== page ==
In 2060-61, NSW is projected to have a $1.4 trillion economy. Average full-time wages are projected to grow to $139,000 per year and per capita incomes will be 59 per cent higher than today. We will increasingly rely on productivity to drive economic growth, as the population grows more slowly, and ageing lowers the participation rate. More working age women and people over 65 will be in the workforce compared with today, and more of us will work part-time. Our workforce will be more highly skilled and will increasingly work in the social and business services sectors. Securing our future prosperity will rely on the government, businesses and workers working together to boost productivity growth.
Contribution of population, participation and productivity ('Three Ps') to real NSW economic growth
Economic growth can be attributed to the ‘three Ps’: population, participation and productivity. The chart shows that productivity will be the biggest driver of economic growth over the next 40 years.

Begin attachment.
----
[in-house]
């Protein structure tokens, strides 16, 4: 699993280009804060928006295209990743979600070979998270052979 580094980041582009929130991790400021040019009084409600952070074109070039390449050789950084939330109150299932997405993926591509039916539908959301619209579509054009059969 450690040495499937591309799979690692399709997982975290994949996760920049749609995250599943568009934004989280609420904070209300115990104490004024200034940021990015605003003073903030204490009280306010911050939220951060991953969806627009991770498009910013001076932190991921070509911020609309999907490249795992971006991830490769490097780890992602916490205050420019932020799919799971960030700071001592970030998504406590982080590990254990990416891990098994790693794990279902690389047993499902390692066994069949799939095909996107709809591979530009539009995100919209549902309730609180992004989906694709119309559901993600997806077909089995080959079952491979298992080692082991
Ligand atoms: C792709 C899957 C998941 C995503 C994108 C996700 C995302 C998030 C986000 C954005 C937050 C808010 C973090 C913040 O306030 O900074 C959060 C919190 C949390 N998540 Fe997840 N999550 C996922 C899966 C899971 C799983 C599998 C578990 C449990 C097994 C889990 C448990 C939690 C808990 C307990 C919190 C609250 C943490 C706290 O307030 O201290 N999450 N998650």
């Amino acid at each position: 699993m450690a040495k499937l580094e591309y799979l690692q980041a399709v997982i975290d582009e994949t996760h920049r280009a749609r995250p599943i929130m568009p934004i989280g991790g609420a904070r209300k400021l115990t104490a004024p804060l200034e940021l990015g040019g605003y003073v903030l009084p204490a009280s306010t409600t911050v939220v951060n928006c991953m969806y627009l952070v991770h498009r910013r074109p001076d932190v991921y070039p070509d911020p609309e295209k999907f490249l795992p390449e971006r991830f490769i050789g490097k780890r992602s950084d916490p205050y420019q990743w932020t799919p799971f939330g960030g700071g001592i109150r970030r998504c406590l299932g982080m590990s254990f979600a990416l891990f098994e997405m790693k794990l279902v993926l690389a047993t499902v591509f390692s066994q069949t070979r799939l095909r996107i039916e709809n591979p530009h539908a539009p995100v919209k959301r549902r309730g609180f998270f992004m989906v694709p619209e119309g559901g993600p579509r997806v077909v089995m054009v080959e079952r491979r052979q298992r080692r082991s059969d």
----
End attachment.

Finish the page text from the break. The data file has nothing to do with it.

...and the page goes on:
Participation defined as hours worked per capita.
Source: ABS 5220.0, 6202.0, 3101.0 and NSW Treasury.
Participation by age
Workforce participation is highly dependent on age. Participation is projected to increase for all age groups over the next 40 years with the exception of under 25s.
Source: ABS 6291.0 and NSW Treasury.
The NSW economy will be
Average full time wages:
Income per capital will be
Insights and opportunities
- NSW is projected to have a $1.4 trillion dollar economy by 2060-61.
- Full time wages are projected to grow from $86,000 in 2018-19 to $139,000 in 2060-61.
- The participation rate is projected to decline from 65.3 per cent in 2018-19 to 61.6 per cent in 2060-61, as the population ages.
- Productivity is expected to grow by 1.2 per cent per year, and this will account for the majority of economic growth.
- Employment is projected to grow fastest in business services and social services.
- The jobs of the future will require a more highly skilled workforce, and the skills mix will shift away from manual and routine tasks towards more non-routine and analytical roles.
Last updated: 07/06/2021